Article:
Tel Aviv

What Summit?

11/28/2007
Staff Writer

Tel Aviv — “A new beginning.”

The post-Annapolis proclamation ran as the banner headline on Israel’s largest selling daily, Yediot Ahronot.

But on the sun-bathed morning after the Rothschild Coffee Spot — the café kiosk hub of Tel Aviv’s most lively boulevard — few chose to let the first renewal of peace talks in seven years distract them from their morning java.

A Different Exodus From Egypt

10/31/2007
Israel Correspondent

Tel Aviv — The iconic but crumbling Bauhaus building just off the Ayalon freeway in south Tel Aviv resembles the bridge of a ship, a tribute to the Jewish immigrants who reached pre-state Israel in boats.

In the last three months, an abandoned basement pub and a construction site at the same building have become a makeshift absorption center for dozens of illegal African migrants and an embodiment of Israel’s most sensitive immigration dilemmas as the state nears its 60th anniversary.

Bibi: Still Committed To Oslo

09/18/1998
Israel Correspondent

Jerusalem — Prime Minister Benjamin Netanyahu said on Monday that Israel has no choice but to adhere to the Oslo peace accord, despite the fact that he considers it a “flawed deal.” Speaking to a group of journalists representing Jewish newspapers, Netanyahu said that Israel is committed to carrying out a second redeployment under the treaty’s interim stage. To do otherwise, he said, could jeopardize the country’s international treaties with other nations.

Making A Push For Personal Freedom

07/17/1998
Israel Correspondent

Jerusalem — During Passover week, Amira Segev decided to buy a pack of chewing gum at a local supermarket. When she arrived at the cash register, however, the cashier refused to ring up the purchase.

“I can’t sell this to you because it’s not kosher for Passover,” the young cashier told Segev apologetically. “The law says we can only sell Passover food during Passover.”

A Jarring Jubilee

05/08/1998
Israel Correspondent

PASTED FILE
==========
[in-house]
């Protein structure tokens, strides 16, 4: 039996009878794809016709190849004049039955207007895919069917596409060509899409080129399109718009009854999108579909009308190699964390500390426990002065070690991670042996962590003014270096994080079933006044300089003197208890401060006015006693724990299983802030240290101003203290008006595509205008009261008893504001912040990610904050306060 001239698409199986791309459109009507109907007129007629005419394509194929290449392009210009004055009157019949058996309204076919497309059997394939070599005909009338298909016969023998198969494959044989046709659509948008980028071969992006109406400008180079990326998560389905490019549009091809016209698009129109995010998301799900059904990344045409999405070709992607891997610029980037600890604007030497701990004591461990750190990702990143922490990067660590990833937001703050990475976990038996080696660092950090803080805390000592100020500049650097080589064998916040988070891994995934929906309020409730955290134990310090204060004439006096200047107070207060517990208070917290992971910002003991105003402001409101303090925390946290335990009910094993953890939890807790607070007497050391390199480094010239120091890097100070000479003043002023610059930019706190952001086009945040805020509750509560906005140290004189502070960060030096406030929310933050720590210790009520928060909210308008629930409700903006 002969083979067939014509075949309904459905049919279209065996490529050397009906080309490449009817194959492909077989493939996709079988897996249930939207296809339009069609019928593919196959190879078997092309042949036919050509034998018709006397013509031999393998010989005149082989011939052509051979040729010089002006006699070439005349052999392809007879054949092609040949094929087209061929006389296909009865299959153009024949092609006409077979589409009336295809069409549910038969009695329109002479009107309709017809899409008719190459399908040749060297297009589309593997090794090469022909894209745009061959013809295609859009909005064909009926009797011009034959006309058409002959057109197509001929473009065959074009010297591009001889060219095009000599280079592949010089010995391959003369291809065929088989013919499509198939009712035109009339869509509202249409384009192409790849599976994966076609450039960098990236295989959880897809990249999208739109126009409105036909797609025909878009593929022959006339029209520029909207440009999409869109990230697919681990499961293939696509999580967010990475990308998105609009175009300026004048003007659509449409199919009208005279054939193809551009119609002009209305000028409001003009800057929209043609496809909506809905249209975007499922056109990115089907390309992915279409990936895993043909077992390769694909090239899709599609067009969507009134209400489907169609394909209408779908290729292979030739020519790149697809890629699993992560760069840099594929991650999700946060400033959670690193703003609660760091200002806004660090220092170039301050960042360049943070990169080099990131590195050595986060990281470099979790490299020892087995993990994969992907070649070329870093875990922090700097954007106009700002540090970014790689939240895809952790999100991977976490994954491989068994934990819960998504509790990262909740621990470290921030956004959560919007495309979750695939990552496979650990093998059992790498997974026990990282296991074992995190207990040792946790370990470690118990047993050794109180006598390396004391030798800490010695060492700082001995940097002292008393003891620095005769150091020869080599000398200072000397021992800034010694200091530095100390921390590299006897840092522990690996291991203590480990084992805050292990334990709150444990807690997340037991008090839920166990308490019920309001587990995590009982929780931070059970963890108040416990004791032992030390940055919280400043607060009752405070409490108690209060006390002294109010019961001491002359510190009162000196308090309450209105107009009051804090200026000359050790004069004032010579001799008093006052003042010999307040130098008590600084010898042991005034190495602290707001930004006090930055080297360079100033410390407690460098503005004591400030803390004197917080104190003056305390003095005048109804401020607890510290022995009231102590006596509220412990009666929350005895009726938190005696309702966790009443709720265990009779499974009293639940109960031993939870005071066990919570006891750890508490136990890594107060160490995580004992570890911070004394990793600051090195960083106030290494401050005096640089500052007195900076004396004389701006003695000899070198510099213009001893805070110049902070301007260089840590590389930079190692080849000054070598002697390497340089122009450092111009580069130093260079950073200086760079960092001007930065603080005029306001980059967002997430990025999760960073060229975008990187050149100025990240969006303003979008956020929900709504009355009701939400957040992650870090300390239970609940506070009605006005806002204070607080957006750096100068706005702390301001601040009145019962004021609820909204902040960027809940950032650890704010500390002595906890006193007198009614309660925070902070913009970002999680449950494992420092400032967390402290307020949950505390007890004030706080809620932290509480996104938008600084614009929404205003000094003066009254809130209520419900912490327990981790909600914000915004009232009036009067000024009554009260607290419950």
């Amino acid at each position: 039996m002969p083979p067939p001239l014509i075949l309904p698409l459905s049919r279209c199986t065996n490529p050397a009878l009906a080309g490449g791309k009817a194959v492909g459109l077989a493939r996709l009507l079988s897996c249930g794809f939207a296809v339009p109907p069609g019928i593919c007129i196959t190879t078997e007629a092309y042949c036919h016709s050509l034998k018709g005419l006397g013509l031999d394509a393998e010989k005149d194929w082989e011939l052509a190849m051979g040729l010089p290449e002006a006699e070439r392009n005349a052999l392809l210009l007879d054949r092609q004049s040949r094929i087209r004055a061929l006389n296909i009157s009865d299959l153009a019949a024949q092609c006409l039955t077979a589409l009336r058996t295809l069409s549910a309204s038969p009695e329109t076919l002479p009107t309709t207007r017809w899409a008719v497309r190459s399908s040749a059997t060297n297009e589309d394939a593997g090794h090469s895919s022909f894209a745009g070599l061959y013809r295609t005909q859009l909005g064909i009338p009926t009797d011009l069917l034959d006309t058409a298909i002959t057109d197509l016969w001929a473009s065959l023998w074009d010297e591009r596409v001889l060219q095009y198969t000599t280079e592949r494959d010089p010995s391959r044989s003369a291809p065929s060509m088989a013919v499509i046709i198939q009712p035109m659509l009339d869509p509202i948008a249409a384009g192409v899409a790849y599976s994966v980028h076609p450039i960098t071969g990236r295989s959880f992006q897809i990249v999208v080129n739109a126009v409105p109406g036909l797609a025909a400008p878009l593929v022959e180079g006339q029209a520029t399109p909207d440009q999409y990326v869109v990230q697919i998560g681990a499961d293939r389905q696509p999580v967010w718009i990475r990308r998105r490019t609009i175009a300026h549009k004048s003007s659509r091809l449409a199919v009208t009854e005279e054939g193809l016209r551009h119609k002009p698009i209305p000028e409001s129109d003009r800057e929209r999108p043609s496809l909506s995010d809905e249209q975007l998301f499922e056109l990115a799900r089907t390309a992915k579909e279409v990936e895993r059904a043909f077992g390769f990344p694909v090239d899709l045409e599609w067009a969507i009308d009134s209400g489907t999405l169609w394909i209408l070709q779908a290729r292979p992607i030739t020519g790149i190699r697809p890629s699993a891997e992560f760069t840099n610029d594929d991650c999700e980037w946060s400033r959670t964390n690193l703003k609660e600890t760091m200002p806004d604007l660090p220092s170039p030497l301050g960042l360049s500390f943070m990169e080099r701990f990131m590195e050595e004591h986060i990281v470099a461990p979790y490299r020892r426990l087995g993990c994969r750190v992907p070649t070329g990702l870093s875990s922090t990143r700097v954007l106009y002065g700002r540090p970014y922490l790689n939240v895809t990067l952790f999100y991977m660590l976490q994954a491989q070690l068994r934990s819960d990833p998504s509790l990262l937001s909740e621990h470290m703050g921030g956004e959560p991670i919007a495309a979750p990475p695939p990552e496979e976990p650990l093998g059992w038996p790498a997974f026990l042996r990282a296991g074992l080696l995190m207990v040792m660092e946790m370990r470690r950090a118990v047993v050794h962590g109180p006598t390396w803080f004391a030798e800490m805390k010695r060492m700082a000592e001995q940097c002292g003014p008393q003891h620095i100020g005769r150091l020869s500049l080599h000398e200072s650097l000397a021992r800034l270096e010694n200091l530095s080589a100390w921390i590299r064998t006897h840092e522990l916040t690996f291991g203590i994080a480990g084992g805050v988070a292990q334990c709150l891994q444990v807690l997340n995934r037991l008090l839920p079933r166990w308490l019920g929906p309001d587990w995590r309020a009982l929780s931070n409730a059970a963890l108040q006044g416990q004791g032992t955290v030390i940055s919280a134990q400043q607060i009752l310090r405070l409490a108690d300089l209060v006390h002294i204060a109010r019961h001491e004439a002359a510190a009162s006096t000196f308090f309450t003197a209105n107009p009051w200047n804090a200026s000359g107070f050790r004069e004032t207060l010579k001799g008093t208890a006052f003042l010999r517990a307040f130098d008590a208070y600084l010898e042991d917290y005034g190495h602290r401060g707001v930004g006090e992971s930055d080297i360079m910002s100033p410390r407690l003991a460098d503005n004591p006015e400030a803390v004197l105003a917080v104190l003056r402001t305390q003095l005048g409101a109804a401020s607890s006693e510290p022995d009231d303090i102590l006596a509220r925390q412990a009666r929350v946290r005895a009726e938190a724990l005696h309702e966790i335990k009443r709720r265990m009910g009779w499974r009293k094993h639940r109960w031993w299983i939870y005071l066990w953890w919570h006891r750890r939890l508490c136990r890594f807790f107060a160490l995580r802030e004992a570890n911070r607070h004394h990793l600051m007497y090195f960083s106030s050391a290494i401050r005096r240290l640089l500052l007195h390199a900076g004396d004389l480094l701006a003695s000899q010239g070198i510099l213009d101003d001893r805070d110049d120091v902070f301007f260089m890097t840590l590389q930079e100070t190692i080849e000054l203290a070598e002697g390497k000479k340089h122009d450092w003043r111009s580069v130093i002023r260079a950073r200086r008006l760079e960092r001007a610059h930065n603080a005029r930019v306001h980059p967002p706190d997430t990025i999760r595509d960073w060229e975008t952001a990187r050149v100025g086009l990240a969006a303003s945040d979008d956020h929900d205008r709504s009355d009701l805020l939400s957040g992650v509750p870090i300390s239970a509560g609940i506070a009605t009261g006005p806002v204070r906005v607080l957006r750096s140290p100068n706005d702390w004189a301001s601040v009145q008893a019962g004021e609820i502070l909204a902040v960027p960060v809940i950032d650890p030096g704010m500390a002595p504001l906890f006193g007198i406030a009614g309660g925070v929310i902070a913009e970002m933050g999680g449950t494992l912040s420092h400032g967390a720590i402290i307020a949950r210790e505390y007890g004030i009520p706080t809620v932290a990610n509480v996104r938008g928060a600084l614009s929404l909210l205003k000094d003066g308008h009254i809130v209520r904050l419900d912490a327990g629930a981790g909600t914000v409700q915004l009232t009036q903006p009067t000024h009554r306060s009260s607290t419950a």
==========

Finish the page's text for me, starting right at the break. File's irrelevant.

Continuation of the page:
Jerusalem — The schism between religious and secular Israelis has never been wider, the rate of unemployment is soaring and the peace process is nearly on life support.

So what prompted Ziva Moshe, a 44-year-old mother of four, to celebrate Israel’s 50th anniversary with unabashed pride and a traditional barbecue?

“It’s a holiday, a beautiful sunny day and I’m happy,” said Moshe, who like hundreds of thousands of other Israelis congregated in the nation’s parks on Israeli Independence Day.

Back To The Brink

02/06/1998
Israel Correspondent

Jerusalem — Yossi Oren says he isn’t worried that Iraq will attack Israel with conventional, biological or chemical weapons.

“The situation is a lot better now than it was seven years ago,” asserts the 43-year-old Jerusalemite, referring to the 1991 Gulf War. During that six-week battle, Iraq lobbed 39 Scud missiles at Israel.

“Today,” Oren continues, “Israel has more sophisticated tools to destroy missiles. And anyway, I don’t think any Scuds will fall.”

Calm Before The Storm?

02/20/1998
Israel Correspondent

Jerusalem — As Israelis lined up at hardware stores this week to buy plastic sheeting and rolls of adhesive tape to seal rooms against possible chemical or biological agents, Liora Abramson was taking things in stride — for now.

“We’re feeling really, really calm. If it weren’t for the news reports on TV, I wouldn’t know that a war might be looming,” said Abramson, 21, whose family moved from Borough Park, Brooklyn, to Tel Aviv eight years ago.

Drumbeat Grows Louder For Lebanon Withdrawal

12/04/1998
Israel Correspondent

Jerusalem — The sun is beginning to set, and Efrat Spiegel, who has traveled to the capital from her home near Tel Aviv, feels a chill.

“It was warm in Tel Aviv and it didn’t occur to me to bring a sweater,” says the 65-year-old telephone operator, shivering outside the Prime Minister’s Office.

A Friend In The Holy Land

07/28/2000
Israel Correspondent

Jerusalem — When his parents began to suffer health problems that made it difficult for them to continue living in Israel, Bruce Markowitz got busy.

Believing that his folks might have to return to the United States, he contacted a number of New York-area geriatric care-management agencies that arrange everything from meals on wheels and home medical visits to property management and round-the-clock nursing care.

A House Divided, A House United

06/21/1999
Israel Correspondent

Ramle — The industrial zone of this working-class Jewish-Arab city between Jerusalem and Tel Aviv is home to numerous car-repair shops, gas stations and factories. The streets are lined with broken glass and litter, the sidewalks with fancy cars awaiting a muffler or tune-up.

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